Neuse River Golden Retiever Rescue
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Neuse River Golden Retiever Rescue

The yellow hazy days of Spring

by User Not Found | Apr 16, 2014

Just when you’ve finally stomped out the winter itch a giant cloud of yellow stretches across the southern states, causing sinus and nasal misery.  You feel like you stuck your head in a pile of leaves and breathed in deeply.  Coincidentally your dog starts itching and pawing right alongside you.  While most humans tend to experience sneezing and wheezing, dogs tend to itch and scratch!  Fun Fact: the demon yellow pollen is actually NOT a significant allergy trigger.  Like many pretty badass bugs, the microscopic pollen is the culprit for most allergies.  The visible accumulation of yellow signifies the season and visibly warns you of the presence of unseen irritating particles in the air. 

Our dogs, goldens especially, are like walking Velcro and ceremoniously escort whatever hasn’t blown in thru the windows into our sleeping, sitting, cooking and resting places.  And I don’t know about you, but the covering of this stuff does not inspire me to shovel, plow or even have a yellow pollen ball fight.  You should let this yellow cue help you get a jump on allergy season to keep you and your pet itch free.

The three most common types/categories of allergies are 

Food allergy

Contact or inhalation allergies (environmental allergies)

Flea allergy

But it’s never that easy!  Environmental and flea are the most likely culprits, but dogs can often have a combination of the above making it much more difficult to treat.  This is especially the case during certain times of the year if you are dealing with trying to find something that works!  It takes several weeks for allergens to completely clear from the body, so you have to make slow and slight changes.  For example, if you switch foods, you need at least a month to clear the old food and a sometimes two months on the new food to tell a difference.  Add environmental allergies in during that trial and it may take even longer or seem like it’s not working.  Far and away, allergies are the most frustrating medical ailment to deal with, but they aren’t going away. There is no cure.  So arm yourself with some options to stay on top of things and keep your dog comfortable and your nerves calm. 

Since we have several months to deal with allergies, including things like Ragweed in the fall, let’s talk about some tips for keeping everyone comfortable.  You can start by keeping baby wipes or grooming wipes near the back door.  Try wiping off your dog’s feet and coat when they come in to help reduce some of the dust they have collected.  This keeps irritants off their beds and carpeting and other areas they like to rest.  It also prevents them from inhaling allergens off their feet and fur when they groom themselves.  If you haven’t already, add Fish Oils to your dog’s diet.  These are great for skin issues and as an added bonus, they can help maintain joints and a healthy heart.  Brush, brush, brush!  Keeping their coat tangle free and pulling out extra hair will help to prevent “hot spots” and subsequent infection.  Consider bathing them more frequently.  A good hypoallergenic shampoo with soothing oils and herbs will help nurture the skin and the water will rinse off any pollen that may be stubbornly sticking to their hair.  A top secret (for super savvy pet owners) way to find great ways to help treat your pet’s itchies at home are found at your local health care store, like GNC or the Vitamin Shoppe.  Did you know these places have entire sections dedicated to pets now?  They usually have several varieties of itch relief sprays and foams that contain oils, like neem and tea tree, for flea allergies and hot spots, and soothing herbs like Aloe and Chamomile.  You can use sterile saline solution (found at the grocery store or local drug store) to rinse pollen out of their eyes if they have been outside.  Eye drops can lubricate their eyes if they are feeling itchy or dry.  Just make sure you use regular drops and not the ones made for contacts.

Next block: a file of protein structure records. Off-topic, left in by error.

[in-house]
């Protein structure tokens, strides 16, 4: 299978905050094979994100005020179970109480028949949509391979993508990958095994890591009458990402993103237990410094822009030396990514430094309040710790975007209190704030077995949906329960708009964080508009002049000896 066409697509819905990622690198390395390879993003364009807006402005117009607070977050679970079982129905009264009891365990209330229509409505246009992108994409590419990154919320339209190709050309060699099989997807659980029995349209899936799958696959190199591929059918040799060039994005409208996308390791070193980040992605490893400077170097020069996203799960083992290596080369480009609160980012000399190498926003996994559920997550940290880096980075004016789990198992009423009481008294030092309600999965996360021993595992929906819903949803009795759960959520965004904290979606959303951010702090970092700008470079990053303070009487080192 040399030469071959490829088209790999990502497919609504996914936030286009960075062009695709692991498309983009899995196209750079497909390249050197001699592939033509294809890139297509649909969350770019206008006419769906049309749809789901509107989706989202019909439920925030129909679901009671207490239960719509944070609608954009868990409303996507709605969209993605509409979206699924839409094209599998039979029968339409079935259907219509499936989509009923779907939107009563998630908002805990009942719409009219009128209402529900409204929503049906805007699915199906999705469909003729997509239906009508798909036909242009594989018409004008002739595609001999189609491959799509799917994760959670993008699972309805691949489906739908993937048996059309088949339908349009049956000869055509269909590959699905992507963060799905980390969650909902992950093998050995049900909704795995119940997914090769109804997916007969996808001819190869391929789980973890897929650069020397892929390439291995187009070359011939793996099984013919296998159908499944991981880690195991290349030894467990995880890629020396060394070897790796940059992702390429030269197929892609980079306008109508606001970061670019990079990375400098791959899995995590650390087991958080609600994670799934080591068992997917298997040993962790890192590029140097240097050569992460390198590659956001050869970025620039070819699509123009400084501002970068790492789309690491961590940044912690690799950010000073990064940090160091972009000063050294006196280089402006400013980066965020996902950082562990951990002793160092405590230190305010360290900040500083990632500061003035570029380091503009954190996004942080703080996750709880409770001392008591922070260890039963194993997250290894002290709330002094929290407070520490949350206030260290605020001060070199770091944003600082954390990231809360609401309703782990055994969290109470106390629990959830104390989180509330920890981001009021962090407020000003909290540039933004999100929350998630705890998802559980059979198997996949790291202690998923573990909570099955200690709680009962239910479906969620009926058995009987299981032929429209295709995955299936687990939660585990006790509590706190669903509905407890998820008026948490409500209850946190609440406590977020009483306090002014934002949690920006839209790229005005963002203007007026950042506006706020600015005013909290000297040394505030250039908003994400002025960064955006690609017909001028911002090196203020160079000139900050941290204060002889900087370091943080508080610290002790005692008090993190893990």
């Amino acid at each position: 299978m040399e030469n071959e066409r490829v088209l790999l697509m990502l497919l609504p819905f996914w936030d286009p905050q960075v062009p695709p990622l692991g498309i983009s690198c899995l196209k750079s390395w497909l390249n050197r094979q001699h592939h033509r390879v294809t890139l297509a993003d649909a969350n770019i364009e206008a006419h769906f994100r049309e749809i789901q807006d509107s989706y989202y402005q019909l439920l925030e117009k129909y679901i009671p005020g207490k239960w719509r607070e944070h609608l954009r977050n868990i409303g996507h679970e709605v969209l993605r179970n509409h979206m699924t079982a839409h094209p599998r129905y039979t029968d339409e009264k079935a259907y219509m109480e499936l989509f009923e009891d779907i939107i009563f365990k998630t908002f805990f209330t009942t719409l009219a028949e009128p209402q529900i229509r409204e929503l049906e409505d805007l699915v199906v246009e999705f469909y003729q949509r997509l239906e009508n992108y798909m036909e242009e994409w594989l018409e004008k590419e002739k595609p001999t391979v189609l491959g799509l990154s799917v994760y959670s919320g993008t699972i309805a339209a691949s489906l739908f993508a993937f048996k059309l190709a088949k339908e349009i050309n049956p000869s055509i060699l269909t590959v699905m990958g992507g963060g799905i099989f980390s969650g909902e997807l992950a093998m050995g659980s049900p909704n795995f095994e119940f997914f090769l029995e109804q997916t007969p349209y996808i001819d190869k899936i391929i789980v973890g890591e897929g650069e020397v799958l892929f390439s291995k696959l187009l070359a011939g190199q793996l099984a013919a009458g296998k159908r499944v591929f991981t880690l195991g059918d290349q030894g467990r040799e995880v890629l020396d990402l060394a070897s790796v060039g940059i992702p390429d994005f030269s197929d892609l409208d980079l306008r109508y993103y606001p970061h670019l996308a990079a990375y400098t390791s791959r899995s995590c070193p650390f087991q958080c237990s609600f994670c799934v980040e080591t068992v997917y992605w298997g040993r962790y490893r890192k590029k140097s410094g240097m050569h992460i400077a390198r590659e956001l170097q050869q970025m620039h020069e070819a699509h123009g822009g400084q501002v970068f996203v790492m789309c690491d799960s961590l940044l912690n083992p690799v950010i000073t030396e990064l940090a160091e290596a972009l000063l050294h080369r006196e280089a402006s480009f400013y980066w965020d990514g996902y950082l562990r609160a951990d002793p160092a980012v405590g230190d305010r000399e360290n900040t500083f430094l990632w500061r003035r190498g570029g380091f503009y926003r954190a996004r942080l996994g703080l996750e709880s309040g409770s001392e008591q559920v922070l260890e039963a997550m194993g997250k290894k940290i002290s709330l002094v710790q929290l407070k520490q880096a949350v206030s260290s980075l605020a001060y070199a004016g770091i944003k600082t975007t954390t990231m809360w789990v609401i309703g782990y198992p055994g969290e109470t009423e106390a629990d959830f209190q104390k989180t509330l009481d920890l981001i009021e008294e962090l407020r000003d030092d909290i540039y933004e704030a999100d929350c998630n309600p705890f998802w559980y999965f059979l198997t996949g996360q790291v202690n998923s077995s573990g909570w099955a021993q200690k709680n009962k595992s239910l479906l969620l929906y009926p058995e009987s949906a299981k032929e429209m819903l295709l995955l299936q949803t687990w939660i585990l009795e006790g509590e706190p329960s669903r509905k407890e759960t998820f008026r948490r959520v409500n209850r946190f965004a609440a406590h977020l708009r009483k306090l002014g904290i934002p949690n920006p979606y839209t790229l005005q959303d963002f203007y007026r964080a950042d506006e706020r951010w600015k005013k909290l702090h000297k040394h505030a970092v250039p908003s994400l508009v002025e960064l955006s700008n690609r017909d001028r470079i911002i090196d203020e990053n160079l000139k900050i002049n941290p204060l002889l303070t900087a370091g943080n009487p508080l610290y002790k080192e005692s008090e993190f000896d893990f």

Check your local pet stores.  There are so many shampoos, conditioners and lotions and potions for dogs now, they might as well have their own Bath and Body Works.  Read the labels and find one that suits your dog’s needs.  If you are still having itchy madhouse, talk to your vet about antihistamines (not just Benadryl).  There are other classes of anti-histamines, like Loratadine (Claritin) that only require once a day dosing and don’t cause super drowsy zombie dog.  New drugs are becoming available that have the ability to specifically block the itching and scratching pathways.  The definition of insanity is doing the same thing over and over and expecting a different result.  Throwing antibiotics and steroids at your dog all summer isn’t the answer.  Encourage your vet to have a discussion with you about other options.  And last but not least, keep them away from those sore spots!!!  More than half the battle is keeping our dogs from doing more damage with their toenails and their constant licking and rubbing.  Use old t-shirts, socks and other clothing items to keep them away from sensitive spots and when it’s necessary, the dreaded cone of shame.  I know they hate it, but your wallet will thank you.  So hang in there, be observant and do a rain dance….


Neuse River Golden Retiever Rescue
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P.O. Box 37156 Raleigh • NC 27627 • Phone: 919-676-7144